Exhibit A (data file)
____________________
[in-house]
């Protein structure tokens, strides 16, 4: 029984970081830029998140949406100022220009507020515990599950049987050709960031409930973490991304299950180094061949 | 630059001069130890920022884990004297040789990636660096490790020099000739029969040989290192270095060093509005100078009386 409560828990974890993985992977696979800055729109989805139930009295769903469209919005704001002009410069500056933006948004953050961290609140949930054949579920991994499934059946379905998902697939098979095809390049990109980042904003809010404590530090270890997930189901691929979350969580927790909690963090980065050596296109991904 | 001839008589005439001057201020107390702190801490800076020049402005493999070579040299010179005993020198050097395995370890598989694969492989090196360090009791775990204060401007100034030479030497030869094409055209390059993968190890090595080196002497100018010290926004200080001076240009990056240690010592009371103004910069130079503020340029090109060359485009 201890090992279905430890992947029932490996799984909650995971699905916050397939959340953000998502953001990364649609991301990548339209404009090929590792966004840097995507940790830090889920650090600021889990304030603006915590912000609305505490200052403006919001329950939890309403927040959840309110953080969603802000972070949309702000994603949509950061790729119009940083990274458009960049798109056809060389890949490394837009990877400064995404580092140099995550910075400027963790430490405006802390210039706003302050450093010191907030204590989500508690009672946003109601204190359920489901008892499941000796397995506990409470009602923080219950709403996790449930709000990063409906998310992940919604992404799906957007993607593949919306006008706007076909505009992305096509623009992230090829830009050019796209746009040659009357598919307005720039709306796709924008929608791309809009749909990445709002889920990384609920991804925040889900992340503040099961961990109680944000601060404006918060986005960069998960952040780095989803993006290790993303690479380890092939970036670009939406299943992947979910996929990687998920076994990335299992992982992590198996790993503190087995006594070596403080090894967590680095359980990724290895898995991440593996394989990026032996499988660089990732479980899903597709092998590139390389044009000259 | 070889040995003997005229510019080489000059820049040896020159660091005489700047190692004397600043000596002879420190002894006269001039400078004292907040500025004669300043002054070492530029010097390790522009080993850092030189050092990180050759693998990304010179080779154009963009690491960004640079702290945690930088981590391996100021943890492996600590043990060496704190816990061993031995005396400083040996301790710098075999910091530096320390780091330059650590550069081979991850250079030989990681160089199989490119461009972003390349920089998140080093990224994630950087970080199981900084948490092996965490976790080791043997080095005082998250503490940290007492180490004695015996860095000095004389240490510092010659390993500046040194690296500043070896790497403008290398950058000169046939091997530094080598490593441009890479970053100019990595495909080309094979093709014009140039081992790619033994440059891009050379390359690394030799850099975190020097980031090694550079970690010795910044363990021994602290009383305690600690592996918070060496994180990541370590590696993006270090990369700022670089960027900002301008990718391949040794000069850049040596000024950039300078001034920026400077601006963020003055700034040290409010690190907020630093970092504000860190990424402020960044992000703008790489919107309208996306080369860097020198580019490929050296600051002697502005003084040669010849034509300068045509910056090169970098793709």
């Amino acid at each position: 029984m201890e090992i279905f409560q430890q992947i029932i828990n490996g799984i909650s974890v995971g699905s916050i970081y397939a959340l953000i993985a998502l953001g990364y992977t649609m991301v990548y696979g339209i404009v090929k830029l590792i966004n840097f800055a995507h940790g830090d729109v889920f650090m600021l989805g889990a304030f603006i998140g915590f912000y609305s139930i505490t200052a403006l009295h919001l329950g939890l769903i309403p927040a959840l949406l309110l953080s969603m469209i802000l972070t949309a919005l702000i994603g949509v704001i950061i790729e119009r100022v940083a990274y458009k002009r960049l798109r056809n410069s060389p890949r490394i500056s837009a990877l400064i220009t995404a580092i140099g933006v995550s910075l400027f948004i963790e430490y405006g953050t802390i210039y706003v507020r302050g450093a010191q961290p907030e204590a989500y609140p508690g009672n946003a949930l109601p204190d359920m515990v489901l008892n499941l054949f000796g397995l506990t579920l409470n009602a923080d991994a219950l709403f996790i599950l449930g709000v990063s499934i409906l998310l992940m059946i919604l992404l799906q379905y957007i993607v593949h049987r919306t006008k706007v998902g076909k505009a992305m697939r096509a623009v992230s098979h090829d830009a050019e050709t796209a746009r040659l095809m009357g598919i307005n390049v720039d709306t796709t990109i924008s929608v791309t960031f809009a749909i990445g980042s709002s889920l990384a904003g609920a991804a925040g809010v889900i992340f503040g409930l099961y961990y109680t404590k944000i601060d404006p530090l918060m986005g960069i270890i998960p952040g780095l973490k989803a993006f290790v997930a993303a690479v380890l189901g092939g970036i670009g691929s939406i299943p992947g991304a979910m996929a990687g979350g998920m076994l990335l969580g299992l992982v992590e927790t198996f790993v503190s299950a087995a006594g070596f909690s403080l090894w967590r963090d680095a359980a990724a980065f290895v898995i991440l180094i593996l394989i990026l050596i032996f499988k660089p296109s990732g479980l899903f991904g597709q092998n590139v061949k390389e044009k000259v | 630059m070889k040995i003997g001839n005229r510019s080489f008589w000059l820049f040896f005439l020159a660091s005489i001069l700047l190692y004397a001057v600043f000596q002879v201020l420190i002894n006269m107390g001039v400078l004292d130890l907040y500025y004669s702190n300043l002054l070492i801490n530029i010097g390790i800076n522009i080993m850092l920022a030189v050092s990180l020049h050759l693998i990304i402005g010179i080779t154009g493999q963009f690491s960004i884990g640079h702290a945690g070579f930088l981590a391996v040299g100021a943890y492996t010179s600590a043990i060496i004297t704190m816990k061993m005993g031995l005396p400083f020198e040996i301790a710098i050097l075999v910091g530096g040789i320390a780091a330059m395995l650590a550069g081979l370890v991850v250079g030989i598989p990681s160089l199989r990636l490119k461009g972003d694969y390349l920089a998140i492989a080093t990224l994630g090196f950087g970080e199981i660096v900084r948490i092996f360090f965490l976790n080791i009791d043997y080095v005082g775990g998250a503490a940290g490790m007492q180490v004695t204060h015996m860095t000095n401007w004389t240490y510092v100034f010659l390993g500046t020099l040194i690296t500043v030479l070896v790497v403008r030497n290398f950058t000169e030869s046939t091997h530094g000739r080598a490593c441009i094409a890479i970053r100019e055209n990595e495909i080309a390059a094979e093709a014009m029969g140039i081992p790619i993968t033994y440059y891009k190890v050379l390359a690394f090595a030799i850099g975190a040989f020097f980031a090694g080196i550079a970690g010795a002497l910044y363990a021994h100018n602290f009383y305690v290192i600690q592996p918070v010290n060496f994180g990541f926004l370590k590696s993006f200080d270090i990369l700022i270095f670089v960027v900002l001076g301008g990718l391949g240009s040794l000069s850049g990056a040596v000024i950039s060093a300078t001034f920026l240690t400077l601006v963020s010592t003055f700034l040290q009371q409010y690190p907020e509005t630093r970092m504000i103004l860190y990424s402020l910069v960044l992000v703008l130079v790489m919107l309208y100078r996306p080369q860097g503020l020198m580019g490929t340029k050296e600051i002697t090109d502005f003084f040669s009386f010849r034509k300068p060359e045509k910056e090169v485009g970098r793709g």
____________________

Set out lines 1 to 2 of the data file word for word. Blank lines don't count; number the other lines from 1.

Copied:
[in-house]
């Protein structure tokens, strides 16, 4: 029984970081830029998140949406100022220009507020515990599950049987050709960031409930973490991304299950180094061949 | 630059001069130890920022884990004297040789990636660096490790020099000739029969040989290192270095060093509005100078009386 409560828990974890993985992977696979800055729109989805139930009295769903469209919005704001002009410069500056933006948004953050961290609140949930054949579920991994499934059946379905998902697939098979095809390049990109980042904003809010404590530090270890997930189901691929979350969580927790909690963090980065050596296109991904 | 001839008589005439001057201020107390702190801490800076020049402005493999070579040299010179005993020198050097395995370890598989694969492989090196360090009791775990204060401007100034030479030497030869094409055209390059993968190890090595080196002497100018010290926004200080001076240009990056240690010592009371103004910069130079503020340029090109060359485009 201890090992279905430890992947029932490996799984909650995971699905916050397939959340953000998502953001990364649609991301990548339209404009090929590792966004840097995507940790830090889920650090600021889990304030603006915590912000609305505490200052403006919001329950939890309403927040959840309110953080969603802000972070949309702000994603949509950061790729119009940083990274458009960049798109056809060389890949490394837009990877400064995404580092140099995550910075400027963790430490405006802390210039706003302050450093010191907030204590989500508690009672946003109601204190359920489901008892499941000796397995506990409470009602923080219950709403996790449930709000990063409906998310992940919604992404799906957007993607593949919306006008706007076909505009992305096509623009992230090829830009050019796209746009040659009357598919307005720039709306796709924008929608791309809009749909990445709002889920990384609920991804925040889900992340503040099961961990109680944000601060404006918060986005960069998960952040780095989803993006290790993303690479380890092939970036670009939406299943992947979910996929990687998920076994990335299992992982992590198996790993503190087995006594070596403080090894967590680095359980990724290895898995991440593996394989990026032996499988660089990732479980899903597709092998590139390389044009000259 | 070889040995003997005229510019080489000059820049040896020159660091005489700047190692004397600043000596002879420190002894006269001039400078004292907040500025004669300043002054070492530029010097390790522009080993850092030189050092990180050759693998990304010179080779154009963009690491960004640079702290945690930088981590391996100021943890492996600590043990060496704190816990061993031995005396400083040996301790710098075999910091530096320390780091330059650590550069081979991850250079030989990681160089199989490119461009972003390349920089998140080093990224994630950087970080199981900084948490092996965490976790080791043997080095005082998250503490940290007492180490004695015996860095000095004389240490510092010659390993500046040194690296500043070896790497403008290398950058000169046939091997530094080598490593441009890479970053100019990595495909080309094979093709014009140039081992790619033994440059891009050379390359690394030799850099975190020097980031090694550079970690010795910044363990021994602290009383305690600690592996918070060496994180990541370590590696993006270090990369700022670089960027900002301008990718391949040794000069850049040596000024950039300078001034920026400077601006963020003055700034040290409010690190907020630093970092504000860190990424402020960044992000703008790489919107309208996306080369860097020198580019490929050296600051002697502005003084040669010849034509300068045509910056090169970098793709």